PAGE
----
Node.js web development with Express

Published on Jun 14, 2010

I have been researching node.js and the ecosystem around it. Yes, node has an ecosystem, a very vibrant one if I may say. Today I tried a simple web framework that resembles Ruby’s Sinatra by the name of Express.


There are 2 ways to install it, one using Kiwi a node package manager, the other is cloning the github repo and doing make install on it. I first tried using Kiwi but it didn’t work for me so I got the code with git and didn’t have a problem.

There is some documentation on the website, enough to get you started.


Most of the time you will write your application in one file that acts as a front controller. Actually is not a controller just a module,lets call it main. In the module you write methods to handle requests according to the HTTP VERB used. You map them to url’s passing the pattern as the first parameter. For example.

Will handle a request to the root of your application. In the same module (file) you can have all the handlers for your site (if you want) even when they represent very different resources. I prefer to separate them in some more logic organization for most but the simple apps.
For example I want to have the code that handles all calls to the route /admin/* in an admin module, so I create a new file called admin.js and place this file in the same folder as my app.js file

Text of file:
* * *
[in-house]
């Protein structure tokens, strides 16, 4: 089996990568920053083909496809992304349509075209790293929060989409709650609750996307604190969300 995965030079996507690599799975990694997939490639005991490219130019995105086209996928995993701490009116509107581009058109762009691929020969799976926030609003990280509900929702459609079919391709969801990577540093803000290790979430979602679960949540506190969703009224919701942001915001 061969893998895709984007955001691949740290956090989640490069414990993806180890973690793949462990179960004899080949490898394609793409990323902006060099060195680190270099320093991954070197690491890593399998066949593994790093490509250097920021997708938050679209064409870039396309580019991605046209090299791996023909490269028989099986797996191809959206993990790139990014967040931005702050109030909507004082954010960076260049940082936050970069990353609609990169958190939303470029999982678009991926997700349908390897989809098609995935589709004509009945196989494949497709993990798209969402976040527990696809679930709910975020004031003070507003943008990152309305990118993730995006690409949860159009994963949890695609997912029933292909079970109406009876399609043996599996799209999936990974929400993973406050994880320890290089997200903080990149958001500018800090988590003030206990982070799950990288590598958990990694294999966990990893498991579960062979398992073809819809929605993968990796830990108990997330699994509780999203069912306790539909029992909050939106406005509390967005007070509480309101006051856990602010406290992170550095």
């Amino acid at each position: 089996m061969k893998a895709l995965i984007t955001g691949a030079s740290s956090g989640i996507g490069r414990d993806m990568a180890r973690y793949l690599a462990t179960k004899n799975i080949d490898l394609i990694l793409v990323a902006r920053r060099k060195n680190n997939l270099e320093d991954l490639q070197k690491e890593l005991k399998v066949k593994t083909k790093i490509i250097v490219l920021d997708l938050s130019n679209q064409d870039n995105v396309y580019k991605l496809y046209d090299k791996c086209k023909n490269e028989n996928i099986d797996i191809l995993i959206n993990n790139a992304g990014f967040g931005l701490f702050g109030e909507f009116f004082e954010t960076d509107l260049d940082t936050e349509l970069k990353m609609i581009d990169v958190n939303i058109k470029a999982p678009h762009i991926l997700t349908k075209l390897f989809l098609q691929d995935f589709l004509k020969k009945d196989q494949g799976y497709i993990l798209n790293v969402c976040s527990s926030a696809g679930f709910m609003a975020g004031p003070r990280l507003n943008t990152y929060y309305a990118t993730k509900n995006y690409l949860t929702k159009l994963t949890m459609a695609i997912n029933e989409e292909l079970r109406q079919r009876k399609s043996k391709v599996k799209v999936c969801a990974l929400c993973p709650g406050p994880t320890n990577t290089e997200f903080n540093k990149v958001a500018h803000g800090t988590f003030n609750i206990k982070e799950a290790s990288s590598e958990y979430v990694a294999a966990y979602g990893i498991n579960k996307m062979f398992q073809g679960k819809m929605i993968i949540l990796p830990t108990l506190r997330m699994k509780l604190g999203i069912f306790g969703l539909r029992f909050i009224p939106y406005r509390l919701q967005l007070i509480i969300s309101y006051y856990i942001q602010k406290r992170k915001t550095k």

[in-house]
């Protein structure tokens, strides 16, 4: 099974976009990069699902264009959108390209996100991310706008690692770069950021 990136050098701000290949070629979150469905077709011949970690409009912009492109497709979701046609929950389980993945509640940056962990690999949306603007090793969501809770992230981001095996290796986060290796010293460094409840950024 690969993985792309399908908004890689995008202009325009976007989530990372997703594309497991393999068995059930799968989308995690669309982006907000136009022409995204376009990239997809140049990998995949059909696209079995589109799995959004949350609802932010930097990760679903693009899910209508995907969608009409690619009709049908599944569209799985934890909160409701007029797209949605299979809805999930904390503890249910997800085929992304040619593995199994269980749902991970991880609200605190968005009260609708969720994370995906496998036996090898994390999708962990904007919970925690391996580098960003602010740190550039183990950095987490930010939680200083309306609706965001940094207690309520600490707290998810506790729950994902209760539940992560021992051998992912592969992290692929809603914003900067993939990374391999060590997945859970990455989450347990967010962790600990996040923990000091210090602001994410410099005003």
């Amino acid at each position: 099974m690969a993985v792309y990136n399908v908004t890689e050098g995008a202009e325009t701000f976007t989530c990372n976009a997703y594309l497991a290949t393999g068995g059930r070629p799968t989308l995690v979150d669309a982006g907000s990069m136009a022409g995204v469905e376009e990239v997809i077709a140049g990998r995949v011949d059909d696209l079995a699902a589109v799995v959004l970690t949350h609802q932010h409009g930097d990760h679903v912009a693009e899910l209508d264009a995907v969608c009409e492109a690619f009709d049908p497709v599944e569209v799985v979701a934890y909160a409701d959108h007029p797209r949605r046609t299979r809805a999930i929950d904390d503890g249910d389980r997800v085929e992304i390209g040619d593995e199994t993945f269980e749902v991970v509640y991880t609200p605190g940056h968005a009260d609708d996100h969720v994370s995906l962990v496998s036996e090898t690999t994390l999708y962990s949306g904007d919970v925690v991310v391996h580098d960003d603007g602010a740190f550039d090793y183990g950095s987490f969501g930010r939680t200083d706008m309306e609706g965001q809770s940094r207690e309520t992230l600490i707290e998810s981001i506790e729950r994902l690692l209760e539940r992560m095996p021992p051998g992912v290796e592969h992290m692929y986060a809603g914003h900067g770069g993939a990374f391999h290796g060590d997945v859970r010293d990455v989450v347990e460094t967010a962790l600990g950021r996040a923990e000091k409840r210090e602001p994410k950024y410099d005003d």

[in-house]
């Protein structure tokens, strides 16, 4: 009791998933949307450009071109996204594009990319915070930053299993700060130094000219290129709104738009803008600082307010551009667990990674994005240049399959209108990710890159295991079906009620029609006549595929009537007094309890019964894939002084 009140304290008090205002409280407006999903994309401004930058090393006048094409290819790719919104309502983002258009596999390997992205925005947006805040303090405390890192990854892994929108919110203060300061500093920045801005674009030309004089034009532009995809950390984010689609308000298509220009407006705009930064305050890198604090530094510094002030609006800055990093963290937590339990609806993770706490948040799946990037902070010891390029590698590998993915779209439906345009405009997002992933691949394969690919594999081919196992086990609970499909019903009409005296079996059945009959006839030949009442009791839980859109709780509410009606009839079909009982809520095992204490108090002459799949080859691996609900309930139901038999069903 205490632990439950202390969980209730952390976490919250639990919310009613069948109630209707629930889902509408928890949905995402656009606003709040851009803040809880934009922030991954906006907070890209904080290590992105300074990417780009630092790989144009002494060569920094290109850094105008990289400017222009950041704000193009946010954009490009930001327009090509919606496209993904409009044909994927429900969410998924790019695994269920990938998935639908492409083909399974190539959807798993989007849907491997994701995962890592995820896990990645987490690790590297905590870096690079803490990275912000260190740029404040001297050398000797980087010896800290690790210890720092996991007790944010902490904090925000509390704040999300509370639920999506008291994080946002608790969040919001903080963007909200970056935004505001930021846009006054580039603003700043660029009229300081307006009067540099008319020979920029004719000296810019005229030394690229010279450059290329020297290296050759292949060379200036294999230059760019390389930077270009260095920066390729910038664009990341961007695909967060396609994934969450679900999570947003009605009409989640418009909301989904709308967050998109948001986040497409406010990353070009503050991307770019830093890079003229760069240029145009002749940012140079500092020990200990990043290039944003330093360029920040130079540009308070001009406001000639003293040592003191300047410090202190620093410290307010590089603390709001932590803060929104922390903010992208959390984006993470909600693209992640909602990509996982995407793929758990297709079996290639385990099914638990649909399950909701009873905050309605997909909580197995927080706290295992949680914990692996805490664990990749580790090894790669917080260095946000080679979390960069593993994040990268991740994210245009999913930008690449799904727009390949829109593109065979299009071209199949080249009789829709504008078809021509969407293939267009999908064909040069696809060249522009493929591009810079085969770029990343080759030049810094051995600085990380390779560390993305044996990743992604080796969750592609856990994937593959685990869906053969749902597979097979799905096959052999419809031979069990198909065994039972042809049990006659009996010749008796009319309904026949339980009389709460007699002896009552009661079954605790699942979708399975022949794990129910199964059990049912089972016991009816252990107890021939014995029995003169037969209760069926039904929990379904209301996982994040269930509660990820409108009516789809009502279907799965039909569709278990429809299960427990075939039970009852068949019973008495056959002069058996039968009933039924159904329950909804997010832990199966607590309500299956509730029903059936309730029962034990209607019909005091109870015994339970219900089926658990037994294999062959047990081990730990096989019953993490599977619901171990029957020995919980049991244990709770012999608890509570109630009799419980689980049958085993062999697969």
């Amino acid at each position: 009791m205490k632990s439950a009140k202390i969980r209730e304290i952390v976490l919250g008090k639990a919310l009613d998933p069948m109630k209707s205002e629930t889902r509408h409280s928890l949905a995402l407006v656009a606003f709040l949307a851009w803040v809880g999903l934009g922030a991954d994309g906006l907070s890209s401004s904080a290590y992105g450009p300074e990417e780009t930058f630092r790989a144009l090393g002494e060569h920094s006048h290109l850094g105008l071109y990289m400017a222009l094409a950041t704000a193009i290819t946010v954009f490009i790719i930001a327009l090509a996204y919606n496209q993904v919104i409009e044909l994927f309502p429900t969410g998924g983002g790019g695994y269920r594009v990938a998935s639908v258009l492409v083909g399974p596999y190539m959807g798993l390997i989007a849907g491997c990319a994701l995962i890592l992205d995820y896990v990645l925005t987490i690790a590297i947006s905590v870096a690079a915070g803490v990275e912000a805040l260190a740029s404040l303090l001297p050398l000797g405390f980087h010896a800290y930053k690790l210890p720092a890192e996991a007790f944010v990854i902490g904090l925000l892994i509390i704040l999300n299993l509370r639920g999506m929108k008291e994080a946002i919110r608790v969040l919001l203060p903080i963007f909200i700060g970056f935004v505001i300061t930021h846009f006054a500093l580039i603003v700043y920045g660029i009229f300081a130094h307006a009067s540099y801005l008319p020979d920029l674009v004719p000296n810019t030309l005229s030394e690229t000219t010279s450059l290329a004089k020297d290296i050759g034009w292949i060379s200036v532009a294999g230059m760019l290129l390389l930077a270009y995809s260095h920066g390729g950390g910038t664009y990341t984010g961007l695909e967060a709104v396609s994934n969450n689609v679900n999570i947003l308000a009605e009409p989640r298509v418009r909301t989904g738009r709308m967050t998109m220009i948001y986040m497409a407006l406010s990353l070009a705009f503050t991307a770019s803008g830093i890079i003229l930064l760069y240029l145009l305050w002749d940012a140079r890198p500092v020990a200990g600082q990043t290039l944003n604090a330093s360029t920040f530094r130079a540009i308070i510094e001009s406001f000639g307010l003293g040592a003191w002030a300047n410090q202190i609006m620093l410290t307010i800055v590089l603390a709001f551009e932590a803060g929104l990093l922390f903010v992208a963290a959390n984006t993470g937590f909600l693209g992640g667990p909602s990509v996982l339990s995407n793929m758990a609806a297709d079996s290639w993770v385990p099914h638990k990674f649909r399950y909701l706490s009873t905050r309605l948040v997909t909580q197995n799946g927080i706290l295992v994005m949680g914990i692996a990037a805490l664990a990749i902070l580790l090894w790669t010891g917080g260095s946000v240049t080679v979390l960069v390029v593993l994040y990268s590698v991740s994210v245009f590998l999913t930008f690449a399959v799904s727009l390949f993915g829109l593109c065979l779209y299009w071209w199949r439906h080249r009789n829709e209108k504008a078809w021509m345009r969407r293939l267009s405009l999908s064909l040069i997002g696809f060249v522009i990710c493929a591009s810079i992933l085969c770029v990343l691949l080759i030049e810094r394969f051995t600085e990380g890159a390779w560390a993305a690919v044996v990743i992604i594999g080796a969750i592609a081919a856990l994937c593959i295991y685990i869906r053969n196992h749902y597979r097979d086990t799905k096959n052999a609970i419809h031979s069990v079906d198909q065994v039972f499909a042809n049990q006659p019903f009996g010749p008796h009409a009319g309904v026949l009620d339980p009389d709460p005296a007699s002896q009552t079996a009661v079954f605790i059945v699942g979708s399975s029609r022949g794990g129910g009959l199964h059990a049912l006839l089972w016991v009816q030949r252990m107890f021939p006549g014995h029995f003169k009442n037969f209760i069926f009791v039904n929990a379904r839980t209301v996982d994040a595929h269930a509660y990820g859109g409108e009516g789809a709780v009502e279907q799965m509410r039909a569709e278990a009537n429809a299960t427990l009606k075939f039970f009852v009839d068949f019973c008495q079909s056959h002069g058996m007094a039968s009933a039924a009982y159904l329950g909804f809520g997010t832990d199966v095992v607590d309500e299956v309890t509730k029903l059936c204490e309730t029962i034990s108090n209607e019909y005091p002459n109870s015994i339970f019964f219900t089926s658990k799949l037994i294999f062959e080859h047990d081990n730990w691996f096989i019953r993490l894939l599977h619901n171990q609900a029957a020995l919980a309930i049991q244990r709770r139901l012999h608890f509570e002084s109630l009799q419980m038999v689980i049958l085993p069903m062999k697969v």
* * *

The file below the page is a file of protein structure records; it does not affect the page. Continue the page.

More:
Them at the top I just type.

The unshifting of the paths is needed because we previously change it to the location of the express module you can also just type

Running the application and debugging.

Once you have all your handlers done starting the app is as easy as type:

If you have any mistakes in your code you will see an error in the command line:

Express errors in the console.

If the error is found during run time, by default, Express provides a friendly 500 error page.

Express 500 error page.

In this case the error is a view file missing.


Out of the box Express knows about Haml and Saas templates and will look for view files in the views folder. It also support layouts and partial views to compose complex ui.

By default will try to get a layout by the name of “layout” for the same view engine you are using for the view, for example in our case that we are using haml, it will try to load a file by the name of layout.html.haml.
You can disable layouts, setting layout: false in the hash passed to the render method of the request object.

Or you can specify the name explicitly:


Express has a very simple plug-in architecture that make it very easy to extend. Express uses plug-ins to provide it’s core services, so besides the 4 required core plug-ins you can add or remove services that you don’t use.


Express is a cool little framework that should help you to write simple applications without a lot of hassle.
In a future post I will take a look at Geddy another web framework, but this one inspired by Rails.